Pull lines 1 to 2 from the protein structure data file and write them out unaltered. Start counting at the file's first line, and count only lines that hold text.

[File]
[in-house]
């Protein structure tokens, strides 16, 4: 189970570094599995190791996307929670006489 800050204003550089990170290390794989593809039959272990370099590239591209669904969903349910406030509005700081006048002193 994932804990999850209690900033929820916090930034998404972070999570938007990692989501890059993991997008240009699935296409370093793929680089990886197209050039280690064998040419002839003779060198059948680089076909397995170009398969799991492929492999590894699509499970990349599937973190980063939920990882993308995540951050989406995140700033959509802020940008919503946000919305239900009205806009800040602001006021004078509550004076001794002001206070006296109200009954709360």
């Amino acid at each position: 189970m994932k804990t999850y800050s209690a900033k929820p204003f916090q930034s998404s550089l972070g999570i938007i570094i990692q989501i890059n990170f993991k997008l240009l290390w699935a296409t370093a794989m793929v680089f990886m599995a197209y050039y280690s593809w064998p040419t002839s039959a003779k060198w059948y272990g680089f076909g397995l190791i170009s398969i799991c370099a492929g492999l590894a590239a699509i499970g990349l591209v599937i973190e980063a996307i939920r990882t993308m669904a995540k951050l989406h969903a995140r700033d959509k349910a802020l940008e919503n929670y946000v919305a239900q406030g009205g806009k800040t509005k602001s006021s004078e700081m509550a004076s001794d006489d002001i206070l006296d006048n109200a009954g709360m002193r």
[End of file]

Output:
[in-house]
């Protein structure tokens, strides 16, 4: 189970570094599995190791996307929670006489 800050204003550089990170290390794989593809039959272990370099590239591209669904969903349910406030509005700081006048002193 994932804990999850209690900033929820916090930034998404972070999570938007990692989501890059993991997008240009699935296409370093793929680089990886197209050039280690064998040419002839003779060198059948680089076909397995170009398969799991492929492999590894699509499970990349599937973190980063939920990882993308995540951050989406995140700033959509802020940008919503946000919305239900009205806009800040602001006021004078509550004076001794002001206070006296109200009954709360």